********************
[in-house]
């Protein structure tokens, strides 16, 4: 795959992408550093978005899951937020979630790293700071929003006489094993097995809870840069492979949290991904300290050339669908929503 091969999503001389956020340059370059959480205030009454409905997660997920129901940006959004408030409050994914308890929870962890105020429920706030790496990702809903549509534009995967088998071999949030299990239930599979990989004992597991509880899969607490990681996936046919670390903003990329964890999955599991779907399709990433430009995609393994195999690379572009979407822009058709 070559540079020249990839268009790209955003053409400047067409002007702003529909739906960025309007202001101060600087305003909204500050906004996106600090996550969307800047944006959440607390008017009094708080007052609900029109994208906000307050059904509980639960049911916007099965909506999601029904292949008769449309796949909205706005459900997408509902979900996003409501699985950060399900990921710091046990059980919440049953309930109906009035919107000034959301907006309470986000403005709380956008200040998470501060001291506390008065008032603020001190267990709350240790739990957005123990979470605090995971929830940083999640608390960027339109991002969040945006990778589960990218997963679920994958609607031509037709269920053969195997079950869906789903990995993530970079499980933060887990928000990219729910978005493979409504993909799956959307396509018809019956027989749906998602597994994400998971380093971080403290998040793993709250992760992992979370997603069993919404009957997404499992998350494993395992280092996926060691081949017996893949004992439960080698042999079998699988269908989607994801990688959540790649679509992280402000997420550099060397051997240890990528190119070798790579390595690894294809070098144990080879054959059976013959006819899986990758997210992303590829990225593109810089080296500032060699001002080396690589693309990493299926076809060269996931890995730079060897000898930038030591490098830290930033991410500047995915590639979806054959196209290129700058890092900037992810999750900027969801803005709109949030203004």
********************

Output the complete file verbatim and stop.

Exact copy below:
[in-house]
């Protein structure tokens, strides 16, 4: 795959992408550093978005899951937020979630790293700071929003006489094993097995809870840069492979949290991904300290050339669908929503 091969999503001389956020340059370059959480205030009454409905997660997920129901940006959004408030409050994914308890929870962890105020429920706030790496990702809903549509534009995967088998071999949030299990239930599979990989004992597991509880899969607490990681996936046919670390903003990329964890999955599991779907399709990433430009995609393994195999690379572009979407822009058709 070559540079020249990839268009790209955003053409400047067409002007702003529909739906960025309007202001101060600087305003909204500050906004996106600090996550969307800047944006959440607390008017009094708080007052609900029109994208906000307050059904509980639960049911916007099965909506999601029904292949008769449309796949909205706005459900997408509902979900996003409501699985950060399900990921710091046990059980919440049953309930109906009035919107000034959301907006309470986000403005709380956008200040998470501060001291506390008065008032603020001190267990709350240790739990957005123990979470605090995971929830940083999640608390960027339109991002969040945006990778589960990218997963679920994958609607031509037709269920053969195997079950869906789903990995993530970079499980933060887990928000990219729910978005493979409504993909799956959307396509018809019956027989749906998602597994994400998971380093971080403290998040793993709250992760992992979370997603069993919404009957997404499992998350494993395992280092996926060691081949017996893949004992439960080698042999079998699988269908989607994801990688959540790649679509992280402000997420550099060397051997240890990528190119070798790579390595690894294809070098144990080879054959059976013959006819899986990758997210992303590829990225593109810089080296500032060699001002080396690589693309990493299926076809060269996931890995730079060897000898930038030591490098830290930033991410500047995915590639979806054959196209290129700058890092900037992810999750900027969801803005709109949030203004």